Lt. Gov. Dan Patrick Rolls Out Texas' Gender Bathroom Bill

Texas Lt. Gov. Dan Patrick
Texas Lt. Gov. Dan Patrick

Texas Lt. Gov. Dan Patrick is going to do this, apparently. Patrick formally announced Wednesday his plans to shepherd a so-called bathroom bill through the Texas legislature.

If passed the bill would require visitors and workers at Texas' public schools, government buildings and public universities to use the restroom consistent with the sex listed on their birth certificate, regardless of the restroom a person feels more comfortable using.

“We know it’s going to be a tough fight,” Patrick said Wednesday at the Texas Capitol. “But we know we’re on the right side of the issue. We’re on the right side of history. You can mark today as the day Texas is drawing a line in the sand and saying no.”

Patrick's bill is modeled on North Carolina's House Bill 2, which, so far, has cost the Tarheel State an NBA All-Star Game, seven NCAA Championship contests and multiple concerts. The cancellations came as organizations and artists declared that they wouldn't do business in a state they feel is discriminating against its residents and visitors.

In December, Chris Wallace, president of the Texas Association of Business, made it clear that his organization opposed Patrick's efforts to regulate where people use the bathroom. “The message from the Texas business community is loud and clear,” Wallace said at a press conference. “Protecting Texas from billions of dollars in losses is simple: Don’t pass unnecessary laws that discriminate against Texans and our visitors.”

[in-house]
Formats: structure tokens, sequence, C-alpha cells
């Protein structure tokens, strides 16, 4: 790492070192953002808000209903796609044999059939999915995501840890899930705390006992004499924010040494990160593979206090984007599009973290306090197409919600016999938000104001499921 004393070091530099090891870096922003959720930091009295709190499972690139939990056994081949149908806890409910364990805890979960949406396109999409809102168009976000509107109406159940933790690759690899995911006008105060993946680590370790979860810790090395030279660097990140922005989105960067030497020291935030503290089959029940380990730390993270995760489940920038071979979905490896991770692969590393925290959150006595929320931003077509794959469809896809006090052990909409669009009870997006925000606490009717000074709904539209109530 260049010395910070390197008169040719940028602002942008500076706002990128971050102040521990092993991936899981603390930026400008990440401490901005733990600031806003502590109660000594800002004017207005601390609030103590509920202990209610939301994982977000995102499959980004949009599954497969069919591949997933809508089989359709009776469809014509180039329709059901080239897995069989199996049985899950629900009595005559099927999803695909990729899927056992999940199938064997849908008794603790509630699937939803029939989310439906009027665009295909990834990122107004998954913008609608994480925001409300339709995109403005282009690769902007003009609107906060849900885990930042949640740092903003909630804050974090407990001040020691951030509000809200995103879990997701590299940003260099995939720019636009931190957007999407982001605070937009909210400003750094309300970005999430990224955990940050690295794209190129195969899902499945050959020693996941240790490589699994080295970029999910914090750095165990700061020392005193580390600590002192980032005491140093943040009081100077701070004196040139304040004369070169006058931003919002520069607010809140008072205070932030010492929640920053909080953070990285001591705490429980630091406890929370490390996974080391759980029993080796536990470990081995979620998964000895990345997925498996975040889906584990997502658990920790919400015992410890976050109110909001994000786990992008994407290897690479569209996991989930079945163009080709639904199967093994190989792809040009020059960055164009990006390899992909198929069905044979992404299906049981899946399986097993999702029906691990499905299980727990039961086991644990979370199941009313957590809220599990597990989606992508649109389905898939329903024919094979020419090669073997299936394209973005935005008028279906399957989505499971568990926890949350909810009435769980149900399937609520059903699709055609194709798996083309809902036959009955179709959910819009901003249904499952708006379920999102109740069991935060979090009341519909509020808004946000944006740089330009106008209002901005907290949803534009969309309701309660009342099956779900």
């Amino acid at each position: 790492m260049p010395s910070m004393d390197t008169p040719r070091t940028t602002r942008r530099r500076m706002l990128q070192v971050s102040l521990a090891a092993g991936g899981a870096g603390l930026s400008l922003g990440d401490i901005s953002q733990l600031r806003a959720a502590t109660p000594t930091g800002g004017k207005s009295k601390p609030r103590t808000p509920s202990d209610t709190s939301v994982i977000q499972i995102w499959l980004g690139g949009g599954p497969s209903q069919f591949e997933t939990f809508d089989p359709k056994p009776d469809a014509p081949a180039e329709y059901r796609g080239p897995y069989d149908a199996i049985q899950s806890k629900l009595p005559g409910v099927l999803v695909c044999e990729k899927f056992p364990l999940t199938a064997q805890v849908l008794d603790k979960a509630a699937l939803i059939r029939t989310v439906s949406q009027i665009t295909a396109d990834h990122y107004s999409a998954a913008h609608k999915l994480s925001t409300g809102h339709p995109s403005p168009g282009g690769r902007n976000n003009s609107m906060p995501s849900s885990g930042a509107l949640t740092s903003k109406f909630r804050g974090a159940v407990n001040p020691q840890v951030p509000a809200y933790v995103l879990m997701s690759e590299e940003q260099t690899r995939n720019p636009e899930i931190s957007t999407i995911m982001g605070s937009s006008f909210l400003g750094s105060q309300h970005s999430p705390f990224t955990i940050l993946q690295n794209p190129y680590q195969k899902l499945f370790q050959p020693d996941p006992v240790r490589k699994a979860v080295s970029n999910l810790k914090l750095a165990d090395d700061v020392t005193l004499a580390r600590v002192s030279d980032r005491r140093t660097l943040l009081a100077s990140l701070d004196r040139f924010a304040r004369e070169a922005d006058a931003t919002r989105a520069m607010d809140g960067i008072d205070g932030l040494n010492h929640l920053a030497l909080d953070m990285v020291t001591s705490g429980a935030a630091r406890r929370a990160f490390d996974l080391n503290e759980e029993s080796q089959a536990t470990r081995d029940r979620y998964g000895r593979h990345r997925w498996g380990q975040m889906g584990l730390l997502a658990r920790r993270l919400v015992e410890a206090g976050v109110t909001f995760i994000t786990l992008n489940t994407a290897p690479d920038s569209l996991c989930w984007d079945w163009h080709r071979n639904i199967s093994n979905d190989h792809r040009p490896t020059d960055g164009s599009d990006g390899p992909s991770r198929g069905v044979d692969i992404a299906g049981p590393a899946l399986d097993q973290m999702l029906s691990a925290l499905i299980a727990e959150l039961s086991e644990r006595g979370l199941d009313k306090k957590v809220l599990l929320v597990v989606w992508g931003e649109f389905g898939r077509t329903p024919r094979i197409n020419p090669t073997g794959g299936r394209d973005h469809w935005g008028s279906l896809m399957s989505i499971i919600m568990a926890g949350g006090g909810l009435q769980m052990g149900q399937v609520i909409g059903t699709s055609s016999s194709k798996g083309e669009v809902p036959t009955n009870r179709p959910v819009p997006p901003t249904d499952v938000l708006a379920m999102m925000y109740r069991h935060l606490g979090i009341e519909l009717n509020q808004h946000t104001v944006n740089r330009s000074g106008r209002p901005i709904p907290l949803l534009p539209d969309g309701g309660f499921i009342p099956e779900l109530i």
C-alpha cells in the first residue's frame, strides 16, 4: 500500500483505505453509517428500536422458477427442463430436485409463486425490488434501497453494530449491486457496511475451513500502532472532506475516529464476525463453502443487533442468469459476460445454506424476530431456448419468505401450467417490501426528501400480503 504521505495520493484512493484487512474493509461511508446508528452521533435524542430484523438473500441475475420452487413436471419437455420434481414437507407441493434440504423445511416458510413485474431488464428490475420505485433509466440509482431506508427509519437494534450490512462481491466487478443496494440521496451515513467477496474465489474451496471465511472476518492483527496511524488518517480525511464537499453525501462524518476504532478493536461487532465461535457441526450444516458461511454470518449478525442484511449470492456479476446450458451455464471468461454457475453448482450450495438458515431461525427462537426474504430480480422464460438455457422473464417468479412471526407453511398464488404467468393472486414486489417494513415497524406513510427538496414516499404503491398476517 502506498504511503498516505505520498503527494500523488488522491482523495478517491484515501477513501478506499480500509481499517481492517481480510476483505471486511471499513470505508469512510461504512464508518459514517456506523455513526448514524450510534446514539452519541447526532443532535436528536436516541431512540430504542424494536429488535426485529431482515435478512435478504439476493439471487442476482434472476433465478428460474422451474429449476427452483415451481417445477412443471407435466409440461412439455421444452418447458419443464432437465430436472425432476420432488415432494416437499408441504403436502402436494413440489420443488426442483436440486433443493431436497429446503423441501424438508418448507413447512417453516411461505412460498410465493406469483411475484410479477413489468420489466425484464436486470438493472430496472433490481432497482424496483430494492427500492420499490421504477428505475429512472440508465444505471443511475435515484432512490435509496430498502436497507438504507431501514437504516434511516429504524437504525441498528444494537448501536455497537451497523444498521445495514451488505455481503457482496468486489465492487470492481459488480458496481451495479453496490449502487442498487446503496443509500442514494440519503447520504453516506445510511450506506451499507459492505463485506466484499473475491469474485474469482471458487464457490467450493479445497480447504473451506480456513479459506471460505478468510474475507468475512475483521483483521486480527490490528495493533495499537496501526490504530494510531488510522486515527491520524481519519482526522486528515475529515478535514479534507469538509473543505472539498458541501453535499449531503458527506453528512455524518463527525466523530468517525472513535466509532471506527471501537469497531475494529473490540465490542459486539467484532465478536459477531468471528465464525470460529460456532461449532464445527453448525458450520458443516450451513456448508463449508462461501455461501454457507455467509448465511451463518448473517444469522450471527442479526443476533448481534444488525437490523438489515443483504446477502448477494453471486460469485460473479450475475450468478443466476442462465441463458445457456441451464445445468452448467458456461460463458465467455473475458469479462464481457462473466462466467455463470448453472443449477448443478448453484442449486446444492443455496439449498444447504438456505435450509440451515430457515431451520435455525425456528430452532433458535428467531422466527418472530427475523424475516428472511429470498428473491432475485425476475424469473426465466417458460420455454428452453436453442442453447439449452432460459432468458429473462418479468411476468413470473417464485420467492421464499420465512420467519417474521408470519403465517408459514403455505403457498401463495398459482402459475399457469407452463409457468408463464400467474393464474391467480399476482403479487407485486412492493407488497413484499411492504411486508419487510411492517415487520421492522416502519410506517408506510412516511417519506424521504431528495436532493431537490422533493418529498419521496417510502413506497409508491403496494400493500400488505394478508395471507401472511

According to a study commissioned by Wallace' organization, the state could lose as much as $8.5 billion in revenue and 185,000 jobs if Patrick's bill passes. Speaking after Patrick's announcement, Texas politicians pounded the lieutenant governor as being unfriendly to Texas businesses and families.

“Texas cannot afford discrimination. It’s bad for business, bad for Texans, and just downright wrong,” Texas Democratic Party Executive Director Crystal Perkins said.

Under the law, cities like Dallas which have already passed contrary ordinances would not be allowed to enforce restroom protections. What isn't clear is whether the bill would void the rest of Dallas' non-discrimination protections as well. When asked Wednesday about the situation in cities with ordinances on the books, Patrick would only say that "[t]his bill stops local cities, local governments from passing policies that allow men in women's restrooms."


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